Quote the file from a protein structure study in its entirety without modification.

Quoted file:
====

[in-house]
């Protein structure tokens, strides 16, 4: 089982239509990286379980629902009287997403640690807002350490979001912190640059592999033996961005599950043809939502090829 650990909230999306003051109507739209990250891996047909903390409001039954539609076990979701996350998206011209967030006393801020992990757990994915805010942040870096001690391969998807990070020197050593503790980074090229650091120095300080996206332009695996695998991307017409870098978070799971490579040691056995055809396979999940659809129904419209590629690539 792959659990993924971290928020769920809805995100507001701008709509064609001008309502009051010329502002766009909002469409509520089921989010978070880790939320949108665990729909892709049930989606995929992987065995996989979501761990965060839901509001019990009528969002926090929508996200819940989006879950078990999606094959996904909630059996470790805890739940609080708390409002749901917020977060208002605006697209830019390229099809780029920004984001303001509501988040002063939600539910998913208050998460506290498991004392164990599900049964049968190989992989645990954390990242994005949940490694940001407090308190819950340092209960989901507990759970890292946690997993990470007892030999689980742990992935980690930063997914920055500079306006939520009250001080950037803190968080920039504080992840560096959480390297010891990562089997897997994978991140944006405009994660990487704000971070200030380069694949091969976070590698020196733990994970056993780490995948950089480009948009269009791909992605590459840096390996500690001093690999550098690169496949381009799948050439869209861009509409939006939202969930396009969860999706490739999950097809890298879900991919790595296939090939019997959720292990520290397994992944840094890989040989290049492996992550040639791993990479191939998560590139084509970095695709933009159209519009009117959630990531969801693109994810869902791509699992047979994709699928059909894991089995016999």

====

[in-house]
């Protein structure tokens, strides 16, 4: 089982239509990286379980629902009287997403640690807002350490979001912190640059592999033996961005599950043809939502090829 650990909230999306003051109507739209990250891996047909903390409001039954539609076990979701996350998206011209967030006393801020992990757990994915805010942040870096001690391969998807990070020197050593503790980074090229650091120095300080996206332009695996695998991307017409870098978070799971490579040691056995055809396979999940659809129904419209590629690539 792959659990993924971290928020769920809805995100507001701008709509064609001008309502009051010329502002766009909002469409509520089921989010978070880790939320949108665990729909892709049930989606995929992987065995996989979501761990965060839901509001019990009528969002926090929508996200819940989006879950078990999606094959996904909630059996470790805890739940609080708390409002749901917020977060208002605006697209830019390229099809780029920004984001303001509501988040002063939600539910998913208050998460506290498991004392164990599900049964049968190989992989645990954390990242994005949940490694940001407090308190819950340092209960989901507990759970890292946690997993990470007892030999689980742990992935980690930063997914920055500079306006939520009250001080950037803190968080920039504080992840560096959480390297010891990562089997897997994978991140944006405009994660990487704000971070200030380069694949091969976070590698020196733990994970056993780490995948950089480009948009269009791909992605590459840096390996500690001093690999550098690169496949381009799948050439869209861009509409939006939202969930396009969860999706490739999950097809890298879900991919790595296939090939019997959720292990520290397994992944840094890989040989290049492996992550040639791993990479191939998560590139084509970095695709933009159209519009009117959630990531969801693109994810869902791509699992047979994709699928059909894991089995016999």